Is it time we push the best educational content out to our colleagues?

By AJ Juliani, 11 comments

I have a problem. It’s really a simple problem. I’d like to get more teachers at my school “connected”. Now, I don’t really like that term “connected” because it sometimes implies a superiority over those that are “not connected”. Regardless,  I’d like to see my friends and colleagues from work reading the best blog posts, seeing the most up-to-date research, and understanding how our practice is evolving.

That’s not to say I don’t work at an awesome school. I do. We are one of the top rated academic high schools in our area. We are a top 25 high school in PA, and ranked in the top 500 in the nation. We also are running a true 1-to-1 laptop initiative at the MS and HS. My colleagues are bright, enthusiastic, and instructionally awesome.

Yet, we could be so much more. And I’ve tried many different ways to encourage connecting and sharing:

  • Last year in my new role as K-12 Tech Staff Developer I worked one-on-one with a number of different colleagues showing benefits of getting connected online. Usually the ideas I had for projects and activities came straight from my PLN.
  • I ran an “Edcamp” style in service called “Wisscamp”. It ran very successful with 10 of my colleagues presenting to other teachers (who wanted to be in their session) and lots of discussion around best and next practices in the classroom.
  • I routinely shared out with my colleagues some of the best post I read, and other educational research that was important over email and in department meetings.
  • I ran a “Summer of Twitter: Teacher Challenge” where I set up a way for teachers and schools to get connected over Twitter this past summer (again it was a nice to see near 100 school sign-up to participate!).

Some great things have come out of the past year. Teachers in my school are innovative and allowing for inquiry in the classroom (we wrote Genius Hour into our Common Core curriculum!). We’ve been great at sharing with each other inside the school and spreading the best practices within our district top to bottom. Yet, my main goal for the 2013-2014 school year was to get more teachers “connected” and I’ve failed at that…rather miserably.

There are many reasons for my failure to get more people connected, but I think the biggest two reasons are a lack of consistency on my part, and being able to get different teachers I know in my school connected with teachers I know online.

If you know me, then you know I like tackling problems like this and trying to find a solution. Sometimes they work…and sometimes I learn. I talked in depth with a few of my friends about this issue and we each harped on the same point: It may be asking to much for our colleagues to take the time to come online.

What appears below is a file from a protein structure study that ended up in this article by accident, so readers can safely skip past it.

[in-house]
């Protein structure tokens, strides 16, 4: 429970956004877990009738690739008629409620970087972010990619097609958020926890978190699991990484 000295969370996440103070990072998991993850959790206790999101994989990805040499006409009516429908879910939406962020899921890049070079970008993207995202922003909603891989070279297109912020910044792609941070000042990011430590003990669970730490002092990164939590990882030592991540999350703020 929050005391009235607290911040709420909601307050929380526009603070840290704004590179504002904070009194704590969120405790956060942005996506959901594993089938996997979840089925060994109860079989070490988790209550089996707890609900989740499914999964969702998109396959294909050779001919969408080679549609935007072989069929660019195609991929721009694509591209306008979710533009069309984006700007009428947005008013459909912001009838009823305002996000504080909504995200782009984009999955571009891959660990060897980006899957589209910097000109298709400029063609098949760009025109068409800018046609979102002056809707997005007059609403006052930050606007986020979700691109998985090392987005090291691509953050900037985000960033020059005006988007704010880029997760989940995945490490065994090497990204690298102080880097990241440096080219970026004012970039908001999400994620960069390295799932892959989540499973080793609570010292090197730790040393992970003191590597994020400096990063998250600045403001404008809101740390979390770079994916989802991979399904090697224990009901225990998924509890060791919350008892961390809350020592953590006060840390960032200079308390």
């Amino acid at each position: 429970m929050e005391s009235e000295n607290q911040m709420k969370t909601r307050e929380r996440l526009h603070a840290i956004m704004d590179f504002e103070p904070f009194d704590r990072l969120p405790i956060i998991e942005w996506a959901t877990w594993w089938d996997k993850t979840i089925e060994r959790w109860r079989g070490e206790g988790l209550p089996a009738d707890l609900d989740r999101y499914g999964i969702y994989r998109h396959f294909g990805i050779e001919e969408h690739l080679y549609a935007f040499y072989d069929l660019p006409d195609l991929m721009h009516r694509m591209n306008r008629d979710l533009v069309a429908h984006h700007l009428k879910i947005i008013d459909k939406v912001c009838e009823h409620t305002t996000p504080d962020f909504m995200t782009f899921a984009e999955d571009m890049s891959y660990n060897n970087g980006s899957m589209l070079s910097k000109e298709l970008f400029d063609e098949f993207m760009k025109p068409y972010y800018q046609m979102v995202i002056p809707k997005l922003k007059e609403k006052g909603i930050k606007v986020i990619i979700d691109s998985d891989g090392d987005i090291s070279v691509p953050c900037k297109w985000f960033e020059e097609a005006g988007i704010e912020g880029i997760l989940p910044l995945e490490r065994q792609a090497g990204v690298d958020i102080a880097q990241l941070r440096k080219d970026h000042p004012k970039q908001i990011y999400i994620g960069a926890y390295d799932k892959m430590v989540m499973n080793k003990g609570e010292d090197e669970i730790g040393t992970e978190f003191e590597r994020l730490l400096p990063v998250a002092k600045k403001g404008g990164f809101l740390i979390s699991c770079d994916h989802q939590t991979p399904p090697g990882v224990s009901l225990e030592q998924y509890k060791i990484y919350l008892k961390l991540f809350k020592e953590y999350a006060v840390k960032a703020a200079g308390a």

Think about it. Usually there are three reasons why teachers don’t connect online:

1. They don’t have the time.

2. They are afraid (on some level) of jumping into an online forum whether it be Twitter, Google+, Facebook Group, Pinterest etc.

3. They don’t care.

There is not much I can do about the “I don’t care crew” but for the other two groups of teachers we need to “push the content” out to them. That is, we need to send them blog posts, links, new research, and book/tool/app reviews on a consistent and regular basis. 

I know some people (maybe a lot people) will disagree with me. But I think it is time we push this content to our colleagues and stop complaining. If they don’t have the time to get online and see some of the latest posts and news in education, then we should send them that news and great blog posts. If they are afraid to jump into Twitter (or any social network) and join the discussion, then we should send the best of that discussion to them to spark an interested.

I know there is most likely at least one connected educator in each school who would like their colleagues to get involved in the discussion outside their institution. You are probably like me, and want to share as much as possible without seeming like a nag… Well we’ve got something for you.

It’s free.

It’s a digital magazine.

And it’s called “The Best and Next in Education“.

Here are the details:

 

The Best & Next in Education

A Free Digital Magazine for Teachers, Leaders, and Learners.

Price: Free

Format: Digital including PDF, Kindle, iBooks, and other ePub

Distribution: Through email. New issue every two weeks!

Each Issue Includes:

  • The Best Stories:  Our team picks four of the best blog posts from the past two weeks to share in the magazine.
  • The Best Books/Tools/Apps: We review new books, blogs, and tools for teachers. All reviews are by actual teachers in the classroom.
  • New Research: What’s next in education? We bring you the latest research in our field, so you don’t have to search for it.
  • What’s Hot in Ed Tech: Education technology is always changing. We keep you up to date…with only the good stuff.

How Does it Work?

  1. Step One – You Sign Up
    You (the lead learner) sign up for the digital magazine (for free).  You’ll get our latest issue delivered to your inbox (and all future issues).
  2. Step Two – Receive & Share It With Colleagues
    Once you receive the digital magazine you can forward it along and share it with your colleagues. It comes from you, not us.
  3. Step Three – Lots of Formats for Reading
    You and your teachers can download the magazine as a PDF, Kindle book, iBooks book, and more!
  4. Step Four – Learn, Grow, and Start the Dialogue
    Sometimes it is difficult to connect and find time to read all the great work teachers are doing online. We bring the conversation to you and your colleagues.

Do You Want to Be a Lead Learner and Sign Up for Your School? Use the form below:

 

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